Other chapters do things their own way, but CTRWA meetings are like single-day conferences, really. Go first thing in the morning for the critique session or the PRO meeting. There’s the group meeting followed by lunch, then THREE programs. One is the main speaker, another is a shorter craft or technique-oriented subject, and the other is a presentation from one of our pubbed authors. We have the room until 5 pm, so you can write if you want to stay, or just catch up with pals. If you don’t have the energy for the whole day, no problem: just show up for the programs.

  10. Hi Sheila, I think you have a good balance of romance and mystery. I have read books from all of your series – my favorites are the Diva series, the Orchard series and the Relatively Dead series. I think the romance in the Relatively Dead series is about as much romance as I would like. I like the mystery part more than the romance, but it isn’t real life without those relationships of some kind. Even Hercule Poirot fell for a few women, but sadly, never got the girl. It added to the mystery, though, because in one story she was the thief and it made you wonder if he was going to let her get away with it! Just nothing that will steam up my reading glasses. That’s TOO far! Lol. Thanks for many, many hours of fun, escape and reading pleasure!

  11. I have Goodreads and Amazon reviews that say, “too much romance” and ones that say, “not enough.” Personal taste is such a huge factor with our audiences.

    I think part of the fantasy of many mysteries is that if something terrible happens, someone will relentlessly and single-mindedly pursue justice. Too much personal story interferes with this fantasy.

    On the other hand, part of the joy of a series is revisiting the developing lives of familiar characters. So it’s a balancing act, in my opinion.

  12. The only romance I’ve read recently has been because Joanne Fluke and Laura Levine had stories in romance anthologies. Honestly, they wrote the stories I enjoyed the most. The pure romance often got a little boring, although I could get into some of the stories.

    I’ll stick with my mysteries, thanks. And I don’t mind the romance there as long as it doesn’t take over. I’m reading for a mystery first and foremost.

  13. Would it be tacky for me to bring up Connecticut Fiction Fest in this discussion of romance and mystery? Next month, Sept. 11 -13. 🙂 However, Hank Phillippi Ryan is the keynote with luminaries of crime fiction like Hallie Ephron, Jessica Andersen, and Miss Susannah herself teaching workshops. Here’s the link: You can also find the workshop schedule on that page.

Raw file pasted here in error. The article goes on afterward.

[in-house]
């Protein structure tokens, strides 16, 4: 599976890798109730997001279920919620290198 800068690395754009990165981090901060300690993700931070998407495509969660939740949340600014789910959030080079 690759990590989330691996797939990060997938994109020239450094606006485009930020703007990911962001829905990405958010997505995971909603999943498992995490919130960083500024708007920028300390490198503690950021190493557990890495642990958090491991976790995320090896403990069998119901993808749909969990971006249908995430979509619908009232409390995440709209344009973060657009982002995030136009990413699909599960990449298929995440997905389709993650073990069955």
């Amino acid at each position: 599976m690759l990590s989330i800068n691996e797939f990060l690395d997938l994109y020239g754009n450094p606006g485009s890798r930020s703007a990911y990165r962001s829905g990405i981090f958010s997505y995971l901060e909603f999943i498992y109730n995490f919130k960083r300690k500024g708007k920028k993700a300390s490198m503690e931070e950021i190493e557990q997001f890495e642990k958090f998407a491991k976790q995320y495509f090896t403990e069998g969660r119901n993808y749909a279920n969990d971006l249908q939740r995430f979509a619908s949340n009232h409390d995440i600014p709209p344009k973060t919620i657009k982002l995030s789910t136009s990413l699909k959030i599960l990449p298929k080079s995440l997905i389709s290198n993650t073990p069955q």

14. I used to read quite a few romances but stopped when all the stories started sounding the same. I still read two or three romances a year. I don’t mind some romance in my cozies as long as the romance doesn’t take over the story. I have to say, though, that I am not a fan of the love triangle in mysteries!

    1. I agree if it’s stuck in just as a ploy. The only time I’ve used it (or plan to later) is in the Irish series, where my heroine is offered a clear choice between very different men, and when and if she becomes interested in one or the other, she will learn something about herself. No Stephanie Plum confusion!

  15. Hi Sheila and Susannah -It was great to meet both of you at RWA! I love attending the conferences because I learn so much about other’s processes and results.

    See you in NC in October?

    Very interesting blog. I write both romance and cozy mystery so I’m used to the diversity of genres in the pool.


    1. It’s nice the way writers share information, isn’t it? I’m still getting used to having a foot in each camp (mystery and romance), so I’m happy to hear others’ stories. And yes, I’ll be at Bcon!

  16. I started in Romance, not because it’s my favorite but because, as you said, Sheila, romance writers talk about craft non-stop. And, boy howdy, did I need to learn craft before I could tackle a whodunit! Besides mysteries of all kinds, I read romantic suspense, especially Carla Neggers’ Maine and Ireland series (remember that recent post in WCA about “does location count?”!). I also like a good “small town” series like Mariah Stewart’s Chesapeake Diaries series. I write romance, too, the Lakeside Porches series from Soul Mate Publishing, set in the Finger Lakes of Upstate New York– same setting and some common characters as in my new Tompkins Falls Mysteries. –kate

  17. Here you can discover the best Mystery Romance in Amazon Best Sellers, and find the top 100 most popular Amazon Mystery Romance. For non-U.